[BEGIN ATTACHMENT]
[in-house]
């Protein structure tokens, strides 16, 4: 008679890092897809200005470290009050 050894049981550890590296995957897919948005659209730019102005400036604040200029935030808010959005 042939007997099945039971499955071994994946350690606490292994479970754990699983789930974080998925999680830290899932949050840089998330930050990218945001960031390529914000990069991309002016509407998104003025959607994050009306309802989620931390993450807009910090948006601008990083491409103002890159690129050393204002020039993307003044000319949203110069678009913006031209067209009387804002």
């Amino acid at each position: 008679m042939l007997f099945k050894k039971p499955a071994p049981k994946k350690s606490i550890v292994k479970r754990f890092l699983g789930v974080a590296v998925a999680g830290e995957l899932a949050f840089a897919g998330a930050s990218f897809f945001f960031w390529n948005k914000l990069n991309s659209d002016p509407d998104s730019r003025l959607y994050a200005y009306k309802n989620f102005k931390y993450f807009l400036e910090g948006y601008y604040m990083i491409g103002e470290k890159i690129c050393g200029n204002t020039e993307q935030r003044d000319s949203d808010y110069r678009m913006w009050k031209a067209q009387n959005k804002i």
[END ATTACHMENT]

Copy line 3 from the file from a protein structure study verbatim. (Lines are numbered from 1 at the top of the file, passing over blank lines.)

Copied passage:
């Amino acid at each position: 008679m042939l007997f099945k050894k039971p499955a071994p049981k994946k350690s606490i550890v292994k479970r754990f890092l699983g789930v974080a590296v998925a999680g830290e995957l899932a949050f840089a897919g998330a930050s990218f897809f945001f960031w390529n948005k914000l990069n991309s659209d002016p509407d998104s730019r003025l959607y994050a200005y009306k309802n989620f102005k931390y993450f807009l400036e910090g948006y601008y604040m990083i491409g103002e470290k890159i690129c050393g200029n204002t020039e993307q935030r003044d000319s949203d808010y110069r678009m913006w009050k031209a067209q009387n959005k804002i």